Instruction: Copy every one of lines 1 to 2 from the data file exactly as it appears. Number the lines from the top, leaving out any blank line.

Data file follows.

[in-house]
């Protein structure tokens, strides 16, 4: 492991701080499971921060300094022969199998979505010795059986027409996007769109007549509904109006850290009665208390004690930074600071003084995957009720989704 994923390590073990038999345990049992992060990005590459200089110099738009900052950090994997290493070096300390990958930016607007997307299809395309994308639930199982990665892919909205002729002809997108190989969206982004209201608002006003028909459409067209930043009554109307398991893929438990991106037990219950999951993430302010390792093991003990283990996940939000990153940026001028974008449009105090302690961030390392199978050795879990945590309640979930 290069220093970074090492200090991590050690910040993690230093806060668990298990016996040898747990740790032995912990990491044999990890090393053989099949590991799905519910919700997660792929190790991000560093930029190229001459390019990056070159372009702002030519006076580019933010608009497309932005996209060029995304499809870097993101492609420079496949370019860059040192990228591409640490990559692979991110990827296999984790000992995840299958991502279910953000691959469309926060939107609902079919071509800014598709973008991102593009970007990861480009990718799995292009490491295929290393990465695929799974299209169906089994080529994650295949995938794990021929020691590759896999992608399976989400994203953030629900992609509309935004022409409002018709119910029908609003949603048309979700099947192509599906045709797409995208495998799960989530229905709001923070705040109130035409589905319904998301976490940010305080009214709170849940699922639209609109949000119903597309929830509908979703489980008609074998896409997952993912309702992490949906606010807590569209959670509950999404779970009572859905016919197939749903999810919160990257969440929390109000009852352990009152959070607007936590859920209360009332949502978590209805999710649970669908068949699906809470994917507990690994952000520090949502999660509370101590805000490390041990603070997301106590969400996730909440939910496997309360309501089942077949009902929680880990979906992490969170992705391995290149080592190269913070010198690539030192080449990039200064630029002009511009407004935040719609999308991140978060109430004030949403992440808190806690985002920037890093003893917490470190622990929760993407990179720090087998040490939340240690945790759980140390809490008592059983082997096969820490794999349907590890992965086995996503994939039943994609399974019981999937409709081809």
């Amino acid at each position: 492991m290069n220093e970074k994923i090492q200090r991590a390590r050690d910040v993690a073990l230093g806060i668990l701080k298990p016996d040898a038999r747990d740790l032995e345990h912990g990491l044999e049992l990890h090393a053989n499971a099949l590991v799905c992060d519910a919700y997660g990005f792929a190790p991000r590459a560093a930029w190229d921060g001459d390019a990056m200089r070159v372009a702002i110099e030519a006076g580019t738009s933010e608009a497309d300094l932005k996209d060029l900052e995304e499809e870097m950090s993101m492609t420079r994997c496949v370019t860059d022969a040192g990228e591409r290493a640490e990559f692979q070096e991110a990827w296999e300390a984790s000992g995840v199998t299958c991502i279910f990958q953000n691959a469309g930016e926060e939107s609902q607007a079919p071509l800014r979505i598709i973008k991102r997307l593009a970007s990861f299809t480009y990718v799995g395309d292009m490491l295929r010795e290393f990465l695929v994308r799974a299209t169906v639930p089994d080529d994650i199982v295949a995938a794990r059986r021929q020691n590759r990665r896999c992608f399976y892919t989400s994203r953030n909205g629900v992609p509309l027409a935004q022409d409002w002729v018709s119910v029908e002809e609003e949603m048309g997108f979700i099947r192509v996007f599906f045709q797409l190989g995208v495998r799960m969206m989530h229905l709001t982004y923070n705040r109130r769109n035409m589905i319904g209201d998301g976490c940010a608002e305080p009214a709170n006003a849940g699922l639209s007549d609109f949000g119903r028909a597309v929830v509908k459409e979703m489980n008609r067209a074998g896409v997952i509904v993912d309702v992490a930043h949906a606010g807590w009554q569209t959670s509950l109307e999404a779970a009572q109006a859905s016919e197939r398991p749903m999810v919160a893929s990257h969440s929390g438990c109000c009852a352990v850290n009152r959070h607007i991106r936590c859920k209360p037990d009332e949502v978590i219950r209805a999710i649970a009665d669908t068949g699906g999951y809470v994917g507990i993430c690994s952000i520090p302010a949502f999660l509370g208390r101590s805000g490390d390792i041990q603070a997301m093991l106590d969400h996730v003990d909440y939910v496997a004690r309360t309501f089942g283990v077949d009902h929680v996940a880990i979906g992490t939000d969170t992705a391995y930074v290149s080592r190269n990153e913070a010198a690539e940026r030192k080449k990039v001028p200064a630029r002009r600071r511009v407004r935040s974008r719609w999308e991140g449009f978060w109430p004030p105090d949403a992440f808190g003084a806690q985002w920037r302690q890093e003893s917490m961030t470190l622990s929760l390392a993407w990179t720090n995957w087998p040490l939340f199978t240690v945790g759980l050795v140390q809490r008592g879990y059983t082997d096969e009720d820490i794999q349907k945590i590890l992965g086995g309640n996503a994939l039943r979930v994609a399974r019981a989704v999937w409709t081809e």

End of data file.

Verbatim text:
[in-house]
């Protein structure tokens, strides 16, 4: 492991701080499971921060300094022969199998979505010795059986027409996007769109007549509904109006850290009665208390004690930074600071003084995957009720989704 994923390590073990038999345990049992992060990005590459200089110099738009900052950090994997290493070096300390990958930016607007997307299809395309994308639930199982990665892919909205002729002809997108190989969206982004209201608002006003028909459409067209930043009554109307398991893929438990991106037990219950999951993430302010390792093991003990283990996940939000990153940026001028974008449009105090302690961030390392199978050795879990945590309640979930 290069220093970074090492200090991590050690910040993690230093806060668990298990016996040898747990740790032995912990990491044999990890090393053989099949590991799905519910919700997660792929190790991000560093930029190229001459390019990056070159372009702002030519006076580019933010608009497309932005996209060029995304499809870097993101492609420079496949370019860059040192990228591409640490990559692979991110990827296999984790000992995840299958991502279910953000691959469309926060939107609902079919071509800014598709973008991102593009970007990861480009990718799995292009490491295929290393990465695929799974299209169906089994080529994650295949995938794990021929020691590759896999992608399976989400994203953030629900992609509309935004022409409002018709119910029908609003949603048309979700099947192509599906045709797409995208495998799960989530229905709001923070705040109130035409589905319904998301976490940010305080009214709170849940699922639209609109949000119903597309929830509908979703489980008609074998896409997952993912309702992490949906606010807590569209959670509950999404779970009572859905016919197939749903999810919160990257969440929390109000009852352990009152959070607007936590859920209360009332949502978590209805999710649970669908068949699906809470994917507990690994952000520090949502999660509370101590805000490390041990603070997301106590969400996730909440939910496997309360309501089942077949009902929680880990979906992490969170992705391995290149080592190269913070010198690539030192080449990039200064630029002009511009407004935040719609999308991140978060109430004030949403992440808190806690985002920037890093003893917490470190622990929760993407990179720090087998040490939340240690945790759980140390809490008592059983082997096969820490794999349907590890992965086995996503994939039943994609399974019981999937409709081809």